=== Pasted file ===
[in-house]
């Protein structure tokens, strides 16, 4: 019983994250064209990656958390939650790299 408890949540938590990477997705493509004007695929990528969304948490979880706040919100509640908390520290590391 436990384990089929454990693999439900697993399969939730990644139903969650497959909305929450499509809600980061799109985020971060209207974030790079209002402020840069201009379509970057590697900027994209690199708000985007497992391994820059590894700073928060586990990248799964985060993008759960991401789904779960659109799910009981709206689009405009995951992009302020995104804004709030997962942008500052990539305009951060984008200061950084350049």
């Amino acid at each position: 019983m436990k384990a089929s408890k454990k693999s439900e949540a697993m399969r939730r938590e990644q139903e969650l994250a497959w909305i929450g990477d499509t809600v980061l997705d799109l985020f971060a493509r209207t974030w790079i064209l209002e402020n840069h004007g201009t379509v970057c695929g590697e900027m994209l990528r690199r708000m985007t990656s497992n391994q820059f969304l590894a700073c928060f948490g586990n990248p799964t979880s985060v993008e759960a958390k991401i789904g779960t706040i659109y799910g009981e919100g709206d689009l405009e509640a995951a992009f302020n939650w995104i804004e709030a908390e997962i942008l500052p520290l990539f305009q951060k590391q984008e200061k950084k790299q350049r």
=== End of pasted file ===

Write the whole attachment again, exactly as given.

[in-house]
């Protein structure tokens, strides 16, 4: 019983994250064209990656958390939650790299 408890949540938590990477997705493509004007695929990528969304948490979880706040919100509640908390520290590391 436990384990089929454990693999439900697993399969939730990644139903969650497959909305929450499509809600980061799109985020971060209207974030790079209002402020840069201009379509970057590697900027994209690199708000985007497992391994820059590894700073928060586990990248799964985060993008759960991401789904779960659109799910009981709206689009405009995951992009302020995104804004709030997962942008500052990539305009951060984008200061950084350049």
């Amino acid at each position: 019983m436990k384990a089929s408890k454990k693999s439900e949540a697993m399969r939730r938590e990644q139903e969650l994250a497959w909305i929450g990477d499509t809600v980061l997705d799109l985020f971060a493509r209207t974030w790079i064209l209002e402020n840069h004007g201009t379509v970057c695929g590697e900027m994209l990528r690199r708000m985007t990656s497992n391994q820059f969304l590894a700073c928060f948490g586990n990248p799964t979880s985060v993008e759960a958390k991401i789904g779960t706040i659109y799910g009981e919100g709206d689009l405009e509640a995951a992009f302020n939650w995104i804004e709030a908390e997962i942008l500052p520290l990539f305009q951060k590391q984008e200061k950084k790299q350049r």